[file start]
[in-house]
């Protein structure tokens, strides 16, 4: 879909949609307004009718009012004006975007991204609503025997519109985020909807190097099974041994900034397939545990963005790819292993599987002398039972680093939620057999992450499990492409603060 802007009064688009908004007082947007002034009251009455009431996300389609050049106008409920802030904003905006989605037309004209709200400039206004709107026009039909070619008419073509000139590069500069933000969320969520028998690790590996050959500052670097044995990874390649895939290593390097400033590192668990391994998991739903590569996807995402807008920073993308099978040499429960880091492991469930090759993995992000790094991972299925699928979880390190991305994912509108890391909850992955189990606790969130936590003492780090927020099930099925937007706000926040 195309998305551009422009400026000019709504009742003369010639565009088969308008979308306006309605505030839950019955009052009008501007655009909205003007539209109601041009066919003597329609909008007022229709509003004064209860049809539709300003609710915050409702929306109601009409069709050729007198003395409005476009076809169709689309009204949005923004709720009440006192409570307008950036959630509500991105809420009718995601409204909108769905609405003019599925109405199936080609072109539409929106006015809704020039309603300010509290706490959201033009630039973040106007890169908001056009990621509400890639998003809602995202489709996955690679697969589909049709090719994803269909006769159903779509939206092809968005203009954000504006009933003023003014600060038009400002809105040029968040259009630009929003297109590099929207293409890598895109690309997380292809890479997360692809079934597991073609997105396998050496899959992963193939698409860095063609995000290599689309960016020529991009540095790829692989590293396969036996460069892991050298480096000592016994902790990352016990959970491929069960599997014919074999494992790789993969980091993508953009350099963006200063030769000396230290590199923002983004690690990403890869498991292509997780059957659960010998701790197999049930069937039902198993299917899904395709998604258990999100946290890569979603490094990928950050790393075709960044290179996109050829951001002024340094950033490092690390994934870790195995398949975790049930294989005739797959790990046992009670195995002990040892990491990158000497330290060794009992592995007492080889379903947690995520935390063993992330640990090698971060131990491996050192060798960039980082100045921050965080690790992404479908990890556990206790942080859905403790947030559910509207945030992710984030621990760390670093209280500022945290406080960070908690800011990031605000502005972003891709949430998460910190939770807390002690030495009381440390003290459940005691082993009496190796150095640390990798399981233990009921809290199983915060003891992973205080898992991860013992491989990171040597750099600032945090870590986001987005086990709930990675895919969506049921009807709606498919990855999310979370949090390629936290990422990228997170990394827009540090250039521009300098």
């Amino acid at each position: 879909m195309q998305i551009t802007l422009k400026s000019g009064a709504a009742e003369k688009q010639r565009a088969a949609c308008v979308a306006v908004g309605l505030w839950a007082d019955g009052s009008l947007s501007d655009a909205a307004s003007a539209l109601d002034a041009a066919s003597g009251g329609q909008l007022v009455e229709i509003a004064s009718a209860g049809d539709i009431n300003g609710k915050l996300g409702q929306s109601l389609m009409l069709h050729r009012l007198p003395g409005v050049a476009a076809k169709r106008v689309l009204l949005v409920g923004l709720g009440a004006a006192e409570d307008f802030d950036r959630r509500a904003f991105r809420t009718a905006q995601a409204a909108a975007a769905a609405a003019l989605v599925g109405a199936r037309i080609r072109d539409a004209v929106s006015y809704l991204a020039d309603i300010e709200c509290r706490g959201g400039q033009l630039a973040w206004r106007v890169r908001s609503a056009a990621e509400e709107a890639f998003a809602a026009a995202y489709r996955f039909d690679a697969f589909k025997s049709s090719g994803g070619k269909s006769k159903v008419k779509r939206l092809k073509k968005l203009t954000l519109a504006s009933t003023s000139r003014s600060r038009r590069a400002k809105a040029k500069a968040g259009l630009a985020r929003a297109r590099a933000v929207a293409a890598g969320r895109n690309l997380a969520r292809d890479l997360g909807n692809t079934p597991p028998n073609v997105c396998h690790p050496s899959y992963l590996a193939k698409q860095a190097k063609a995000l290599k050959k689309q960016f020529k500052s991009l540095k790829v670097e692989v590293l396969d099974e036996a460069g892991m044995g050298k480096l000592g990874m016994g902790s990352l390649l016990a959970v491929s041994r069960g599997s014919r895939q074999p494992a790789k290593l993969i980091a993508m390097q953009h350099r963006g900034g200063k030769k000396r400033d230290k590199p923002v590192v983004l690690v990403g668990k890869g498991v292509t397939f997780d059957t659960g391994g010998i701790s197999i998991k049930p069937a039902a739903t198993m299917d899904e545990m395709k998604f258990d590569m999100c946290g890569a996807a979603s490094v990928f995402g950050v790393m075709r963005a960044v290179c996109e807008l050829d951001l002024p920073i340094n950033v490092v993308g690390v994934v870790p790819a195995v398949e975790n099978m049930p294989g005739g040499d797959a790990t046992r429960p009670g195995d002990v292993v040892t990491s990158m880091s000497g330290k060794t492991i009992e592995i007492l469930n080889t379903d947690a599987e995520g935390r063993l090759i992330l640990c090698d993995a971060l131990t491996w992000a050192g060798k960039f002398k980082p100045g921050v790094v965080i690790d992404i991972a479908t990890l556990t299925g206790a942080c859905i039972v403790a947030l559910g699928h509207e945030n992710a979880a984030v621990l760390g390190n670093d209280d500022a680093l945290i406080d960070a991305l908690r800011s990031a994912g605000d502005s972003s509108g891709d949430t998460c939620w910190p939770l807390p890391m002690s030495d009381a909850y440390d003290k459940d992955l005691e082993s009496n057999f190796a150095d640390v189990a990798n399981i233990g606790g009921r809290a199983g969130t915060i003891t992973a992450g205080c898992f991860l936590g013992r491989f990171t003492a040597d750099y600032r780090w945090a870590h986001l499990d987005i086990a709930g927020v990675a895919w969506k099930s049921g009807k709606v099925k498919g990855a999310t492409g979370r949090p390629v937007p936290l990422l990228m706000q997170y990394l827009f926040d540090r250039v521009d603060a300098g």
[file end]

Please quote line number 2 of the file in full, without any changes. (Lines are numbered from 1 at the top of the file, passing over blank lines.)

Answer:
């Protein structure tokens, strides 16, 4: 879909949609307004009718009012004006975007991204609503025997519109985020909807190097099974041994900034397939545990963005790819292993599987002398039972680093939620057999992450499990492409603060 802007009064688009908004007082947007002034009251009455009431996300389609050049106008409920802030904003905006989605037309004209709200400039206004709107026009039909070619008419073509000139590069500069933000969320969520028998690790590996050959500052670097044995990874390649895939290593390097400033590192668990391994998991739903590569996807995402807008920073993308099978040499429960880091492991469930090759993995992000790094991972299925699928979880390190991305994912509108890391909850992955189990606790969130936590003492780090927020099930099925937007706000926040 195309998305551009422009400026000019709504009742003369010639565009088969308008979308306006309605505030839950019955009052009008501007655009909205003007539209109601041009066919003597329609909008007022229709509003004064209860049809539709300003609710915050409702929306109601009409069709050729007198003395409005476009076809169709689309009204949005923004709720009440006192409570307008950036959630509500991105809420009718995601409204909108769905609405003019599925109405199936080609072109539409929106006015809704020039309603300010509290706490959201033009630039973040106007890169908001056009990621509400890639998003809602995202489709996955690679697969589909049709090719994803269909006769159903779509939206092809968005203009954000504006009933003023003014600060038009400002809105040029968040259009630009929003297109590099929207293409890598895109690309997380292809890479997360692809079934597991073609997105396998050496899959992963193939698409860095063609995000290599689309960016020529991009540095790829692989590293396969036996460069892991050298480096000592016994902790990352016990959970491929069960599997014919074999494992790789993969980091993508953009350099963006200063030769000396230290590199923002983004690690990403890869498991292509997780059957659960010998701790197999049930069937039902198993299917899904395709998604258990999100946290890569979603490094990928950050790393075709960044290179996109050829951001002024340094950033490092690390994934870790195995398949975790049930294989005739797959790990046992009670195995002990040892990491990158000497330290060794009992592995007492080889379903947690995520935390063993992330640990090698971060131990491996050192060798960039980082100045921050965080690790992404479908990890556990206790942080859905403790947030559910509207945030992710984030621990760390670093209280500022945290406080960070908690800011990031605000502005972003891709949430998460910190939770807390002690030495009381440390003290459940005691082993009496190796150095640390990798399981233990009921809290199983915060003891992973205080898992991860013992491989990171040597750099600032945090870590986001987005086990709930990675895919969506049921009807709606498919990855999310979370949090390629936290990422990228997170990394827009540090250039521009300098």